Nasty Letters To Crooked Politicians

As we enter a new era of politics, we hope to see that Obama has the courage to fight the policies that Progressives hate. Will he have the fortitude to turn the economic future of America to help the working man? Or will he turn out to be just a pawn of big money, as he seems to be right now.

Friday, May 30, 2008

News & Analysis
Fallout from McClellan book: The Iraq war's "complicit enablers," then and now

Britain: Oppose deportation of Hicham Yezza

Britain: An interview with the manager of Hicham Yezza's defence campaign
"The Home Office acts like a faceless machine"

Tensions mount in the grand coalition German Social Democrats put forward their own presidential candidate

Canada complicit in illegal detention and torture of Omar Khadr

End of Nepalese monarchy sets stage for new period of political instability

Dow Chemical announces massive price increase

Why have the findings of the Solomon Islands Commission of Inquiry into the 2006 riots not been released?

Australian photographer Bill Henson--scapegoat for a wider assault on democratic rights

Wednesday, May 28, 2008

Through Occupation, The Very Dreams Change

Inter Press Service
By Ahmed Ali and Dahr Jamail*

BAQUBA, May 27 (IPS) - After more than five years of U.S. occupation, the very dreams of the people of Baquba have changed. For a start, they are no longer about the future.

Today, a shower is a dream. Or that the electricity supply continues just that little bit longer.

"These needs are very trivial for people of other countries," 43-year-old political leader Saad Tahir told IPS. "But in Iraq, people dream more of these things than of some ambition or success."

Abdullah Mahdi, a retired 51-year-old trader, says he dreams only of electricity.

"Like millions here, I hope supply gets better to help us to sleep in this hot summer," Mahdi told IPS. "We have been suffering from this problem since the 1991 Kuwait war, and this current occupation only made things worse."

Others dream of freedom of movement. "I dream of travelling among the Iraqi provinces freely and safely," a local resident said. "For more than two years now, I have not travelled to any province of my country." Lack of security means Iraqis can rarely travel even to a neighbouring area.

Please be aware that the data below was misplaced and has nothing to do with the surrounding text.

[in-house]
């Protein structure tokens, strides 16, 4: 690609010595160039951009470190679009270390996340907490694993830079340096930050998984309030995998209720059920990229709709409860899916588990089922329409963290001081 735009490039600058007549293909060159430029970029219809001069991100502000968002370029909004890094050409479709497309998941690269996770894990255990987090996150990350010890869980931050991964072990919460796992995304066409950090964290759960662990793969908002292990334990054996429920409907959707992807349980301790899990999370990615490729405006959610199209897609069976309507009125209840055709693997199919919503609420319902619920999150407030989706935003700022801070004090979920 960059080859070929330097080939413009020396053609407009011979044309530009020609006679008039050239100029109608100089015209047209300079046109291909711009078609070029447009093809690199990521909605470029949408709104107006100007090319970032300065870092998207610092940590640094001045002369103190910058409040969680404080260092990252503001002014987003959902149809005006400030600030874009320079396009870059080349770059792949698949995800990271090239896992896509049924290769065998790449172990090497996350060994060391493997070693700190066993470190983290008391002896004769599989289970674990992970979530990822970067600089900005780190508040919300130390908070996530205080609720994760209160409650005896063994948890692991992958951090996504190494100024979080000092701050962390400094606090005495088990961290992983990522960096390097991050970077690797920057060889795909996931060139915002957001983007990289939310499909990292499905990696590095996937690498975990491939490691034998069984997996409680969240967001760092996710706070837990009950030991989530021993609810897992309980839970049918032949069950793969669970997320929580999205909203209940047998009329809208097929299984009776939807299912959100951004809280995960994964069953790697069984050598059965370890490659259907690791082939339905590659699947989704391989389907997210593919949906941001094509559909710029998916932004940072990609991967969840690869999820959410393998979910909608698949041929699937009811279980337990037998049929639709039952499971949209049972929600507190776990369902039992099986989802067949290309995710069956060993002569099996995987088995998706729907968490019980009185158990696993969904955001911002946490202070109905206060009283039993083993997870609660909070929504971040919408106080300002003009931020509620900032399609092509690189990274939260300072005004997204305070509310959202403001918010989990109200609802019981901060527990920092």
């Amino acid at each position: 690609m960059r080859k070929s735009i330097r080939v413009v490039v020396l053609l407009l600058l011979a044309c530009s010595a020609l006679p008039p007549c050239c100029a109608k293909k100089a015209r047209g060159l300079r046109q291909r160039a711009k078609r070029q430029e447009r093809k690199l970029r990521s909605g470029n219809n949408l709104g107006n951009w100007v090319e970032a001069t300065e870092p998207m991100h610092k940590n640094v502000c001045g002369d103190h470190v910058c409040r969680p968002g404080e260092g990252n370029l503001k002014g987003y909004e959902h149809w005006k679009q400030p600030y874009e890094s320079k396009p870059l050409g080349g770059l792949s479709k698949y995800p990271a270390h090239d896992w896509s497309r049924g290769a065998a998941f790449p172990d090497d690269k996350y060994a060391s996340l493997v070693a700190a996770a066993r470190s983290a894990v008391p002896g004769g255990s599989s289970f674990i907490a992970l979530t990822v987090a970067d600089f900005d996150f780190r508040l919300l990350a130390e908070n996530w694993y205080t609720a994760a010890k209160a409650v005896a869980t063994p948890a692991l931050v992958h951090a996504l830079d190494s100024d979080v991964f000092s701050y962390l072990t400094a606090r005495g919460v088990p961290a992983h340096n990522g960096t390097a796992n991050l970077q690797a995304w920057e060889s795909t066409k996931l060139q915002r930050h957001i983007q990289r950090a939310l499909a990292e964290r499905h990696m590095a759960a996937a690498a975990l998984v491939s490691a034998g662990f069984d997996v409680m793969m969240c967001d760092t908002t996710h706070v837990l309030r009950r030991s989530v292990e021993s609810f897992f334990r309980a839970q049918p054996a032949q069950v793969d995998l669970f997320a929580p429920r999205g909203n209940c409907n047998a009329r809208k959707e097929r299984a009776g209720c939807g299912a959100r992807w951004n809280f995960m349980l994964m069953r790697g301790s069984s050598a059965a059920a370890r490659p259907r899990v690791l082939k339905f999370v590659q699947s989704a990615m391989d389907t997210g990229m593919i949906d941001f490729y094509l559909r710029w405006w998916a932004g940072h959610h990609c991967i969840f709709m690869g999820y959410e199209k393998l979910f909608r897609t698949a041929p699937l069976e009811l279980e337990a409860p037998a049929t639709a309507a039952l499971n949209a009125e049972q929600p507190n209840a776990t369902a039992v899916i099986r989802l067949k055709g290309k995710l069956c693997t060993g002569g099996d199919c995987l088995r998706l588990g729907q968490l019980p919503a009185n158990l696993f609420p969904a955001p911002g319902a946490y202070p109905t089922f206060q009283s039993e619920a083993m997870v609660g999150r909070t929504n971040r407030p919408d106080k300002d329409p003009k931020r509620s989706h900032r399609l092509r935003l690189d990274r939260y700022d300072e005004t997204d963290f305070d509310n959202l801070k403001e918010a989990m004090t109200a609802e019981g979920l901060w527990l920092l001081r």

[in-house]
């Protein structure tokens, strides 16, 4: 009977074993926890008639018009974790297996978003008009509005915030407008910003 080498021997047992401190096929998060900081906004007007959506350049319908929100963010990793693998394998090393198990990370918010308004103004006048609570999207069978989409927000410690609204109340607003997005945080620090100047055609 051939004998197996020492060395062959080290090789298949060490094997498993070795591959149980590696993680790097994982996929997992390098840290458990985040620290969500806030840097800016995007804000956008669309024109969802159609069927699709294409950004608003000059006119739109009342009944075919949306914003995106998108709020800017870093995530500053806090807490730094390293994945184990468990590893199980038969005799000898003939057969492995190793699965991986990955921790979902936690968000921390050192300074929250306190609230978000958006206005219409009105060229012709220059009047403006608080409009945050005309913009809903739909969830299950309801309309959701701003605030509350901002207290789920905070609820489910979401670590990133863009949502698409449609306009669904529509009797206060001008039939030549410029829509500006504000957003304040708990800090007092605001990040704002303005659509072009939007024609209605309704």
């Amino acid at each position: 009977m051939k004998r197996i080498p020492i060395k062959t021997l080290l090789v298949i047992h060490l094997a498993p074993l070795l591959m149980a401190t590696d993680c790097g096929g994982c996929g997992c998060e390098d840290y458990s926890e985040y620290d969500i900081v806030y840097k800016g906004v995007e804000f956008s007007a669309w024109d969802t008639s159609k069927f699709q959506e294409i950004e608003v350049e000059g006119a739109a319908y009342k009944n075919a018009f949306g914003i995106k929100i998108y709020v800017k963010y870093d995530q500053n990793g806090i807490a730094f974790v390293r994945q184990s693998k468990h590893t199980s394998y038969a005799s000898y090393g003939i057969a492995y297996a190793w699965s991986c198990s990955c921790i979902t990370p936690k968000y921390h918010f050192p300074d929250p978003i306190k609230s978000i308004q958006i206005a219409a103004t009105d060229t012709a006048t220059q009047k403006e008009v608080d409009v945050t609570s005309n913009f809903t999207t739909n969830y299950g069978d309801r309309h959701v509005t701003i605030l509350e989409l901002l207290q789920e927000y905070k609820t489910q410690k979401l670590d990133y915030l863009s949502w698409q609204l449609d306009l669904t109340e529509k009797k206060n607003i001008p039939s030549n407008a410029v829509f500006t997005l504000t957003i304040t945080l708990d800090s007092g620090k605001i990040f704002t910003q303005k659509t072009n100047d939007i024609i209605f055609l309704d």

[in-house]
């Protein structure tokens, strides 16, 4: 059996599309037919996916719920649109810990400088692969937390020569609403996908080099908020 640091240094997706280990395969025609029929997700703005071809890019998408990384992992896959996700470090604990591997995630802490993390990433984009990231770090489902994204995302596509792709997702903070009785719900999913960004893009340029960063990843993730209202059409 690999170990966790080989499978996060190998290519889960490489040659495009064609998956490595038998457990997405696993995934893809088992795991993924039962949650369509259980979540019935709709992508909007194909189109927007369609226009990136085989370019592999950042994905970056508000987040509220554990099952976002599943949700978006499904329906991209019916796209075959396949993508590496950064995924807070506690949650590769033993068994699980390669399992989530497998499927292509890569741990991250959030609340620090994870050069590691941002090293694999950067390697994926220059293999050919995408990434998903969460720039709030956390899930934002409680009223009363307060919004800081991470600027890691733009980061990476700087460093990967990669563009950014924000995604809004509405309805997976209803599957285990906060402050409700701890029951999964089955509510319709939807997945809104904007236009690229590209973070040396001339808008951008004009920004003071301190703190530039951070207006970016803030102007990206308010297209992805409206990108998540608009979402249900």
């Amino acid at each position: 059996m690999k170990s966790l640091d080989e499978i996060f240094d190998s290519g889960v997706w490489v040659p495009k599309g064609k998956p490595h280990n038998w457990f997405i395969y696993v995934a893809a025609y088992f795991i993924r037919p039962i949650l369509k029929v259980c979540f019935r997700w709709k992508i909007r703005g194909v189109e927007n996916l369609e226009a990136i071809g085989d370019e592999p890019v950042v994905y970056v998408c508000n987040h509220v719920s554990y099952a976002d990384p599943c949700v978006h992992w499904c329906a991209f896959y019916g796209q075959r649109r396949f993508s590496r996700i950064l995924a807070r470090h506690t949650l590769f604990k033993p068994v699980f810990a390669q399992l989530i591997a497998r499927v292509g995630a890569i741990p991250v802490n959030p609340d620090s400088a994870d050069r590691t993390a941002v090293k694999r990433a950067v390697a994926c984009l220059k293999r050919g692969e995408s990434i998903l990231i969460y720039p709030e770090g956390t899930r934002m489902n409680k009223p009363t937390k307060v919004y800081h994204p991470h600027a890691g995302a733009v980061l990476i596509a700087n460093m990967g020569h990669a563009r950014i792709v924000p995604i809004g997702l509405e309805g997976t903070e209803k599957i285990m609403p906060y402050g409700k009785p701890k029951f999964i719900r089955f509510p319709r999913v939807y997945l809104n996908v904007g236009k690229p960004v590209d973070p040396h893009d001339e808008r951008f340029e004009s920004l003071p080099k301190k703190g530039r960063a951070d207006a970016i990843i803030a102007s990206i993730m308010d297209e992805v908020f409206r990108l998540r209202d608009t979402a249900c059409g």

Children also seem to have begun to dream differently.

"I dream of a playground in which I and my friends can play freely and at any time," 11-year-old Luay Amjad told IPS. Children are not allowed to play just anywhere for fear of unexploded bombs, haphazard firing, and a general fear of the Iraqi military. Many children in Baquba and other districts of Diyala province have been kidnapped.

"All families wish to see their children safe, and then enjoying their time," said a young father. "We know that they currently live in a very closed world. But we put pressure on our children for their own safety. Streets are dangerous, and even gardens may sometimes be dangerous."

Others dream of a functioning economy. According to the ministry of trade, unemployment has been vacillating between 40-70 percent over the last two years.

"I hope that the trade and economic process will improve," said an unemployed trader. "I wish Iraq could be an industrial country with a flourishing and luxurious status of living. I want to get back to my shop and have my own customers."

Teachers dream of an Iraq that can be a centre for education again. "Iraq was one of the countries that paid great attention to education," a university professor, speaking on condition of anonymity, told IPS. "Now, breaking the rules of schools is very common, and fake certificates are spread widely all over the country. We dream of a rigorous and successful educational process."

Farmers simply dream of water, and the security necessary to work in their fields. "I hope I can work on my farm again, and have water to irrigate all the land," said a local vegetable farmer.

A cleric spoke of bigger dreams. "I dream that all Iraqis will love each other again, as we used to in the past days. We miss hope, a smile, and true love. We hope that cooperation prevails again among people. We hope for killing and displacement to end forever in this once peaceful country. We hope that the sectarian discrimination disappears."

A political analyst said he dreams of an end to the occupation. "The occupation is the source of all the problems of our people. I do dream of the end of the occupation -- no more arrests, no more prison for simple and poor people, and no more suffering."

(*Ahmed, our correspondent in Iraq's Diyala province, works in close collaboration with Dahr Jamail, our U.S.-based specialist writer on Iraq who has reported extensively from Iraq and the Middle East).

Tuesday, May 27, 2008

Richard Reeves:


Fri May 23, 7:58 PM ET

WASHINGTON -- This is what I thought was the American social contract when I was growing up in the land of the free and the home of the brave: You could work your way through college, and if you got a decent job, you could buy a house within a few years.